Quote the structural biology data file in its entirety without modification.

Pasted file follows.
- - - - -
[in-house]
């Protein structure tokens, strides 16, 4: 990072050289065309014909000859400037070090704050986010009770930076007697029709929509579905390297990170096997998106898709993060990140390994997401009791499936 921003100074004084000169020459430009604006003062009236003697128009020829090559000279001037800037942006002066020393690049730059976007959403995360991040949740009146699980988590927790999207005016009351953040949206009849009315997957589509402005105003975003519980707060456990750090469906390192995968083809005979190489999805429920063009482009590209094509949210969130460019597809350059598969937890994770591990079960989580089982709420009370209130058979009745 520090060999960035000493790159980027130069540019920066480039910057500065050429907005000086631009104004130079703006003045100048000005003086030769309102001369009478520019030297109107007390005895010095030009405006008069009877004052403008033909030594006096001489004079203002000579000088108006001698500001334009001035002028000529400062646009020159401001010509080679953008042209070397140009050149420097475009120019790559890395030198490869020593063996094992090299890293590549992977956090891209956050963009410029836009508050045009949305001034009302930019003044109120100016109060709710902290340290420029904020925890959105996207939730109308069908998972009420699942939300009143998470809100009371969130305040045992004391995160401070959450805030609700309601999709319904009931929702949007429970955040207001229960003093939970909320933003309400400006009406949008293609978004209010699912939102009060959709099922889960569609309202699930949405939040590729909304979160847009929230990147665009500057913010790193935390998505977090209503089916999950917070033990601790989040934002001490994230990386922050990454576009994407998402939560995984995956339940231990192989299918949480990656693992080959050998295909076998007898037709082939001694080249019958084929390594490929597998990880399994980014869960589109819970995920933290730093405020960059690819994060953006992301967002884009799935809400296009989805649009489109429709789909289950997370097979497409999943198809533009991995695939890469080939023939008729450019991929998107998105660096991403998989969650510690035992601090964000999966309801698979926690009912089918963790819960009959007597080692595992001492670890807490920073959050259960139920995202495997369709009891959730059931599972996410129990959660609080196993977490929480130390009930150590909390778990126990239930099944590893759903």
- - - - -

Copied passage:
[in-house]
């Protein structure tokens, strides 16, 4: 990072050289065309014909000859400037070090704050986010009770930076007697029709929509579905390297990170096997998106898709993060990140390994997401009791499936 921003100074004084000169020459430009604006003062009236003697128009020829090559000279001037800037942006002066020393690049730059976007959403995360991040949740009146699980988590927790999207005016009351953040949206009849009315997957589509402005105003975003519980707060456990750090469906390192995968083809005979190489999805429920063009482009590209094509949210969130460019597809350059598969937890994770591990079960989580089982709420009370209130058979009745 520090060999960035000493790159980027130069540019920066480039910057500065050429907005000086631009104004130079703006003045100048000005003086030769309102001369009478520019030297109107007390005895010095030009405006008069009877004052403008033909030594006096001489004079203002000579000088108006001698500001334009001035002028000529400062646009020159401001010509080679953008042209070397140009050149420097475009120019790559890395030198490869020593063996094992090299890293590549992977956090891209956050963009410029836009508050045009949305001034009302930019003044109120100016109060709710902290340290420029904020925890959105996207939730109308069908998972009420699942939300009143998470809100009371969130305040045992004391995160401070959450805030609700309601999709319904009931929702949007429970955040207001229960003093939970909320933003309400400006009406949008293609978004209010699912939102009060959709099922889960569609309202699930949405939040590729909304979160847009929230990147665009500057913010790193935390998505977090209503089916999950917070033990601790989040934002001490994230990386922050990454576009994407998402939560995984995956339940231990192989299918949480990656693992080959050998295909076998007898037709082939001694080249019958084929390594490929597998990880399994980014869960589109819970995920933290730093405020960059690819994060953006992301967002884009799935809400296009989805649009489109429709789909289950997370097979497409999943198809533009991995695939890469080939023939008729450019991929998107998105660096991403998989969650510690035992601090964000999966309801698979926690009912089918963790819960009959007597080692595992001492670890807490920073959050259960139920995202495997369709009891959730059931599972996410129990959660609080196993977490929480130390009930150590909390778990126990239930099944590893759903």